​Too Hard to Treat? – Discoveries by Dr. Xiu-Min Li Offer Hope for Eczema Patients.

Too Hard to Treat? – Discoveries by Dr. Xiu-Min Li Offer Hope for Eczema Patients.

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Some eczema cases seem to resist the standard of care. Stubborn and steroid resistant, they might require a different approach.

Dr. Xiu-Min Li is a physician-scientist who works at the Jaffe Food Allergy Institute at the Icahn School of Medicine at Mount Sinai in New York. She also works part-time treating eczema patients whom other doctors have given up on using her own versions of Chinese medicine.

Dr. Li’s therapy includes an internal remedy of herbal tea, several external compounds including herbal bath additives and creams. Interestingly, these medicines were adapted from medicines developed to treat burns and other wounds during the wars of the Tang Dynasty (618-906). All are manufactured according to Dr. Li’s specifications and international standards of non-toxicity.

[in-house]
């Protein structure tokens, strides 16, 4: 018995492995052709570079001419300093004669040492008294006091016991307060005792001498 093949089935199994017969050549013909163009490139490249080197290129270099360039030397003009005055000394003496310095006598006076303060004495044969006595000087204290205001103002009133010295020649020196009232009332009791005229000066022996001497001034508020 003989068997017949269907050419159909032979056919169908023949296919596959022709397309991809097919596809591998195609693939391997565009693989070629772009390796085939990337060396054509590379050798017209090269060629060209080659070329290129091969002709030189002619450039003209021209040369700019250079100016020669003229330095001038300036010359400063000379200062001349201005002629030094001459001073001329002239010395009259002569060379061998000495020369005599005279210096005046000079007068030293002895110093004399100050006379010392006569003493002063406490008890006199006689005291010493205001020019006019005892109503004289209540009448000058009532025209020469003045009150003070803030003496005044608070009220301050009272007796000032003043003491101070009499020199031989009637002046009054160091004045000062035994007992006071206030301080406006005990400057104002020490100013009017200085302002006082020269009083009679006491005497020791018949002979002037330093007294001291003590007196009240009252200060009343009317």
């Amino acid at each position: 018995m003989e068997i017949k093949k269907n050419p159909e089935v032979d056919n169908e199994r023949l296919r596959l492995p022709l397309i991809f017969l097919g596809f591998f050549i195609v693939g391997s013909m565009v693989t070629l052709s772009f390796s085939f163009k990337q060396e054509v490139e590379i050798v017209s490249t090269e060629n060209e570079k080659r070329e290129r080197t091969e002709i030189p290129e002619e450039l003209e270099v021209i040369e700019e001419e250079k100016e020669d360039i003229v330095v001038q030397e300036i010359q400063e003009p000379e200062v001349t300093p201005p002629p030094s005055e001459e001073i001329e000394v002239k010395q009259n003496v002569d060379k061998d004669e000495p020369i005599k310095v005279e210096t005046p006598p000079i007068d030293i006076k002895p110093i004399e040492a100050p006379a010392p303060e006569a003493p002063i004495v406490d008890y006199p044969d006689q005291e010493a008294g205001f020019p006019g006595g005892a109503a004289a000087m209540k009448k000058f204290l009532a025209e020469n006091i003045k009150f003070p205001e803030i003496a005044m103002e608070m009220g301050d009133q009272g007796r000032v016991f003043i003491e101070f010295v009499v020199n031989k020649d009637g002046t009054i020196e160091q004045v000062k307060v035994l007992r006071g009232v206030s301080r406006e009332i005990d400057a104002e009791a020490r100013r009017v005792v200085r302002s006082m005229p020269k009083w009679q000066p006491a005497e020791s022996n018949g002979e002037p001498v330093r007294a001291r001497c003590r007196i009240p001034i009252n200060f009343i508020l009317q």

Patients who have followed Dr. Li’s methods have experienced significant improvements to their overall quality of life as measured by both SCORAD and DLQI, which are systems designed to measure severity of eczema. During the first three months of treatment, many patients have experienced 60-90% improvement (classified as “good”), and sustained it over 3 to 15 months of follow-up. Some patients have reached even higher scores, while some are slower to take to the treatment with only fair scores, but the overall improvements are significant.

Dr. Li’s patients have a record of tolerating the treatments well and the outcomes of the treatments have been noteworthy in many ways. For patients to experience long-term relief without side effects is remarkable.

These practices are quite foreign for Western doctors, so Dr. Li has sketched a program for mentoring the mainstream on how to use her medicines. She would also like to create a “practice network” to facilitate communication and support among practitioners.

Thank you to Henry Ehrlich, author of Food Allergies: Traditional Chinese Medicine, Western Science, and the Search for a Cure, for sharing information about Dr. Li’s discoveries and practices. He is also the editor of asthmaallergieschildren.com. He and Dr. Li have a book coming out this May about her research and treatments for a range of allergic diseases. We are very excited about the work that she’s doing and the book release, and eagerly await more information this spring.